In recent years, the transition towards low-carbon electricity systems has increased the development of renewable generation and, in turn, of transmission infrastructure. Importantly, developing low-carbon technologies (that are generally located far from load centers) and their associated network infrastructure, may conflict with land uses that are valuable by society (e.g. the presence of national parks, indigenous development, touristic zones, etc.). Appropriately addressing this conflict is key for policy makers and regulators to foster an effective, sustainable, and socially acceptable system expansion. In this context, this work analyzes the effects of accounting for these land-use, socio-environmental externalities on the expansion of the entire power system. For a more effective mitigation of system expansion impacts on land uses, we propose to coordinate the needed investments among the various market participants such as generation developers and network planners. To assess this proposal, we develop a two-stage stochastic program that determines the future generation and network expansions considering both (i) a balance between monetary/investment costs and their corresponding socio-environmental externality costs (derived from the land-use impacts of new electricity investments), and (ii) different levels of coordination among market participants. Hence, we can assess the benefits of various coordination strategies against the actual approach to system expansions with no coordination among developers. By running various case studies based on the Chilean electricity system by 2030, we show that recognition of socioenvironmental externalities at the moment of deciding system expansions can have a significant impact on the location of future infrastructure and, remarkably, on the entire mix of new generation projects. Particularly, we found an increase in bulk, transmission-connected solar power generation capacity by circa 25% when land-use externalities are considered in the system expansion problem. This is so because bulk solar power generation projects tend to present less socio-environmental impacts (since the solar power potential is generally higher in deserts and arid regions, away from populated areas) and, up to a certain extent, have the ability to displace the need for other generation technologies, particularly hydropower, located in areas with significantly conflicting land uses. We also demonstrated the benefits of investment coordination in supporting both an increased penetration of solar power generation, and an economically effective and sustainable development of a low carbon power system in Chile.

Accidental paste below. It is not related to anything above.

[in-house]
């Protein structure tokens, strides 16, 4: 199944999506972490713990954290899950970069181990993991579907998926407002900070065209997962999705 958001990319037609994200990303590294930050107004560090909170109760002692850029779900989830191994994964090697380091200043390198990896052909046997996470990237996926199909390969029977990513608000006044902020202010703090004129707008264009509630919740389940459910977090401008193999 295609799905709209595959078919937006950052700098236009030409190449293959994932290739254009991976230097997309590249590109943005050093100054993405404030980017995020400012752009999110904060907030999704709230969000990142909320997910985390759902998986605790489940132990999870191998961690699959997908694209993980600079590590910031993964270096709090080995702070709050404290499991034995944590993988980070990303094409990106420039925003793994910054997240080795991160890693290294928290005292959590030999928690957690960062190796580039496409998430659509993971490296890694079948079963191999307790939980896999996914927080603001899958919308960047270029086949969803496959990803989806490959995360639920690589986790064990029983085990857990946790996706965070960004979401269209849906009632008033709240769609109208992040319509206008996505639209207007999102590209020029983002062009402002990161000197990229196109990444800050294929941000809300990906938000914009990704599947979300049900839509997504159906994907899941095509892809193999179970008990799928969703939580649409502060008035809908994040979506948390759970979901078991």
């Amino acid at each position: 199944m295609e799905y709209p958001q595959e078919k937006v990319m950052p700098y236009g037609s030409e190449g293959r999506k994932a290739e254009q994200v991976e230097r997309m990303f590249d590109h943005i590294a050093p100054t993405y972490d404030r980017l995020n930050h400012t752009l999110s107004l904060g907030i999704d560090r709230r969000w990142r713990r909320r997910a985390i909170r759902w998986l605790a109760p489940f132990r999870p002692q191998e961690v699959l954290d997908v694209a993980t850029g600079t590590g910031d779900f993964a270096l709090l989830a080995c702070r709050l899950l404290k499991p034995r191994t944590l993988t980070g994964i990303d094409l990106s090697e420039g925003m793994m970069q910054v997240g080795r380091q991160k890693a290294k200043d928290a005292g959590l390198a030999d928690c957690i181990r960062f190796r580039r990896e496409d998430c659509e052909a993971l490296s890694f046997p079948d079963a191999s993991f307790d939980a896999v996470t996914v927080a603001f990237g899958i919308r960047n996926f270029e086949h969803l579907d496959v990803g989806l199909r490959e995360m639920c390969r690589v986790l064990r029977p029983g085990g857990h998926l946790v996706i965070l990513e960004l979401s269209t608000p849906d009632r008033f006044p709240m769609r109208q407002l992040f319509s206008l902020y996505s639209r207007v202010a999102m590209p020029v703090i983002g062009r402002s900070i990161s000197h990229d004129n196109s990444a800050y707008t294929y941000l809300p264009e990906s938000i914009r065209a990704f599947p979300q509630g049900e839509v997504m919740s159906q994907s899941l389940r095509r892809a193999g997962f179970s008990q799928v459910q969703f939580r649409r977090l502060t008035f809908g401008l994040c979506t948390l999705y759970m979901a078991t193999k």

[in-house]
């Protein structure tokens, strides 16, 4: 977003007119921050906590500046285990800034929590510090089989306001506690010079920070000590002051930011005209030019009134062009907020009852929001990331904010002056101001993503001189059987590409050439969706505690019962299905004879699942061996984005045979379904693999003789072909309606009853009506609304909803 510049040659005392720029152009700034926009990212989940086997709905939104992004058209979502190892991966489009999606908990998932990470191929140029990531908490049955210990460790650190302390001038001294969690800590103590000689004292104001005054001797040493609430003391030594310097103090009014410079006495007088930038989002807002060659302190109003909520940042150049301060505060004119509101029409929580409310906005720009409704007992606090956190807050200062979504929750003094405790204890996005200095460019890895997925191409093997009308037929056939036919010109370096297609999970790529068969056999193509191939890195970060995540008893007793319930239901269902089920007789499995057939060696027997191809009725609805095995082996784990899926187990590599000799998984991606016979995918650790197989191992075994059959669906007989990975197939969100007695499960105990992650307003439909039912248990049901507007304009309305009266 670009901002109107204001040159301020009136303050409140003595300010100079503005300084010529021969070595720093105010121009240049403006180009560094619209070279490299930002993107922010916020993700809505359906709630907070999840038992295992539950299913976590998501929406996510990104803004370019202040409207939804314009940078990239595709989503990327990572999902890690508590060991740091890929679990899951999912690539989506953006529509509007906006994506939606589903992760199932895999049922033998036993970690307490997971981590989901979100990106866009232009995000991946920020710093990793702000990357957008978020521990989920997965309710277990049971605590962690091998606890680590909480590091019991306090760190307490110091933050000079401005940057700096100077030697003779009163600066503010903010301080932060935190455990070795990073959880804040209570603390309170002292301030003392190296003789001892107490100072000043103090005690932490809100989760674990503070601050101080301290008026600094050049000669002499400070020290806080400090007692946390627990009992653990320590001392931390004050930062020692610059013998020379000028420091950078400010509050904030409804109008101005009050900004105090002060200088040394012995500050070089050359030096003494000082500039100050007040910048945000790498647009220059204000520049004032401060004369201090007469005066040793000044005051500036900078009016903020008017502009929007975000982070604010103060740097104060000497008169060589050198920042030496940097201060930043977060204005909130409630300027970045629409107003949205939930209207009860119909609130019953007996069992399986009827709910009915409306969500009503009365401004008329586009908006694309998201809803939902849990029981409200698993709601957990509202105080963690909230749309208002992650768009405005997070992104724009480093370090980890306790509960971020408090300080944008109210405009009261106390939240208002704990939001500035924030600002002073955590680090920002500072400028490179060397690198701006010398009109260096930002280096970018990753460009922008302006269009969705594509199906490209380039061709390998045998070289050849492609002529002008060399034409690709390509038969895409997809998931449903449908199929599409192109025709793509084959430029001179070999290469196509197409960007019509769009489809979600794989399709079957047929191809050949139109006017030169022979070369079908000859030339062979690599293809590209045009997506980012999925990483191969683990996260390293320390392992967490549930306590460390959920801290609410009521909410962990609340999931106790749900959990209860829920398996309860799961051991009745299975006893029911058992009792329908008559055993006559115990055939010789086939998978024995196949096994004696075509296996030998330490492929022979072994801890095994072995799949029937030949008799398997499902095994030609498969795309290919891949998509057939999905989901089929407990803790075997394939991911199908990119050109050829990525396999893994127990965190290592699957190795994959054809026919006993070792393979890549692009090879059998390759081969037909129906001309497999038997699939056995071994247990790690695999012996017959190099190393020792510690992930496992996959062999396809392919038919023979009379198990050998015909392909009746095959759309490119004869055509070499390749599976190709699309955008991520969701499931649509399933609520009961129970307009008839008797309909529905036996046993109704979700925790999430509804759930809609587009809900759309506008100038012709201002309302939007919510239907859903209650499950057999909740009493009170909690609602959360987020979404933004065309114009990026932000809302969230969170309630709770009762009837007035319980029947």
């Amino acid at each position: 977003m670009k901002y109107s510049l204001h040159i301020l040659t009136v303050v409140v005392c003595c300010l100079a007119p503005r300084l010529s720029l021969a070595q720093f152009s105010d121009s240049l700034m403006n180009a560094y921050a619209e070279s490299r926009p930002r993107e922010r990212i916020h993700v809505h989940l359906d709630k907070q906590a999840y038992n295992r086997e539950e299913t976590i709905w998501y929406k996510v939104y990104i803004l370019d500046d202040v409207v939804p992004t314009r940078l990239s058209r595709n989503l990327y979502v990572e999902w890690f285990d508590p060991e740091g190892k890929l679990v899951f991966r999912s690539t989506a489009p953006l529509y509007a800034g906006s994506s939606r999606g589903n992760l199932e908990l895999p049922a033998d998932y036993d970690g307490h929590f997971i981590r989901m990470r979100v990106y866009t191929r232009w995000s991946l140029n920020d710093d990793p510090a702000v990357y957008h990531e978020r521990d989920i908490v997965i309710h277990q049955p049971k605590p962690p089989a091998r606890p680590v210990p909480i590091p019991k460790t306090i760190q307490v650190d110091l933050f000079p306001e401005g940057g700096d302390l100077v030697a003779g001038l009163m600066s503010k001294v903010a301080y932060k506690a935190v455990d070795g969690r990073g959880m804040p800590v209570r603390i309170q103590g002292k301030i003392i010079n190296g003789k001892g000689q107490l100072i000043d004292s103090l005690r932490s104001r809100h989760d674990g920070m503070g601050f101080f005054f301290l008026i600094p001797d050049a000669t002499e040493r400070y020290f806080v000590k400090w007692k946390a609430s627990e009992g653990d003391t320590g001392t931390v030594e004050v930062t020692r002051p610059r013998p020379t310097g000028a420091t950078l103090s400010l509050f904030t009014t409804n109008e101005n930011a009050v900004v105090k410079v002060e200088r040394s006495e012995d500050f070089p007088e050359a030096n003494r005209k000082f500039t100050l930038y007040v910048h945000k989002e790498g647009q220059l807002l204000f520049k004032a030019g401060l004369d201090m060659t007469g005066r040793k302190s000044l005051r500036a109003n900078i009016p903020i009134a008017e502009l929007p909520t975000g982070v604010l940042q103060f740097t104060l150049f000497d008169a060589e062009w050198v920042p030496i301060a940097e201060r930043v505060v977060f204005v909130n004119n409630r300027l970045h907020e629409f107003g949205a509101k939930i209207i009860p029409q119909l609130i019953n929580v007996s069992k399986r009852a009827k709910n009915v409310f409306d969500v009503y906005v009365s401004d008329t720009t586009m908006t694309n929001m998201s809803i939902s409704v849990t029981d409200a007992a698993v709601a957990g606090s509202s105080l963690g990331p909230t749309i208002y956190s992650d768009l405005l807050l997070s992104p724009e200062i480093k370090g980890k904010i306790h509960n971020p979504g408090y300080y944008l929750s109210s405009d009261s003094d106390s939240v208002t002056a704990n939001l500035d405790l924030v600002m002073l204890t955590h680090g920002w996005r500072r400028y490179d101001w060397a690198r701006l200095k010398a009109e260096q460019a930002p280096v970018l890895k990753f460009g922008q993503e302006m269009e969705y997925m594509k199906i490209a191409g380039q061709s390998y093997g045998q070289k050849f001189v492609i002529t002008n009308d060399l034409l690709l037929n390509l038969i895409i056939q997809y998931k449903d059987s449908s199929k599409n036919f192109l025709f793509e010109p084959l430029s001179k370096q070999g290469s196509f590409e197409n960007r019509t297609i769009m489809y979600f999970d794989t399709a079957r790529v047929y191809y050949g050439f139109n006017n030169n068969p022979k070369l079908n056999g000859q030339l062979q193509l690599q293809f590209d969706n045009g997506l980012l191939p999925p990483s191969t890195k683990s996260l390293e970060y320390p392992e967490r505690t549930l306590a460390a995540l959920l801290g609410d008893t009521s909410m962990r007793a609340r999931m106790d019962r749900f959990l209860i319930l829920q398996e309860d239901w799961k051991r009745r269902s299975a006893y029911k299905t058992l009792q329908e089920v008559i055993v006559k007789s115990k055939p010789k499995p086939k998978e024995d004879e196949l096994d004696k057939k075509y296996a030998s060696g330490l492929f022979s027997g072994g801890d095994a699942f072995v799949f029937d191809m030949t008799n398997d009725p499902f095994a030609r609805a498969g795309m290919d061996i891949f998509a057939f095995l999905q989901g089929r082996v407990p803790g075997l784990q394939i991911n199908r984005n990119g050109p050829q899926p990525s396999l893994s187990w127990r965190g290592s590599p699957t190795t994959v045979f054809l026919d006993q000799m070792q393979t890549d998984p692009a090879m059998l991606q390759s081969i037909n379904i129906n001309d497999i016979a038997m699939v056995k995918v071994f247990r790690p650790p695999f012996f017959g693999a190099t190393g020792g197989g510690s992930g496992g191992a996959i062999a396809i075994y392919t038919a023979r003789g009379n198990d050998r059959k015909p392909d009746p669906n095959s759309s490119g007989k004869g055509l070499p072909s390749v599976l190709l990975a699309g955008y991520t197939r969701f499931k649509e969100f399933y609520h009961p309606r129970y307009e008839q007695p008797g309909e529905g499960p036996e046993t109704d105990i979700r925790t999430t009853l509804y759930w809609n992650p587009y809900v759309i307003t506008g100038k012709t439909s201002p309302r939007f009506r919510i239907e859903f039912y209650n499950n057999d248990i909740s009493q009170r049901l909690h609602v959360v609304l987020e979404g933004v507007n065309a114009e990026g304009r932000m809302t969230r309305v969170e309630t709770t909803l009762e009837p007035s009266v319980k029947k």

Why reducing socio-environmental externalities of electricity system expansions can boost the development of solar power generation: The case of Chile
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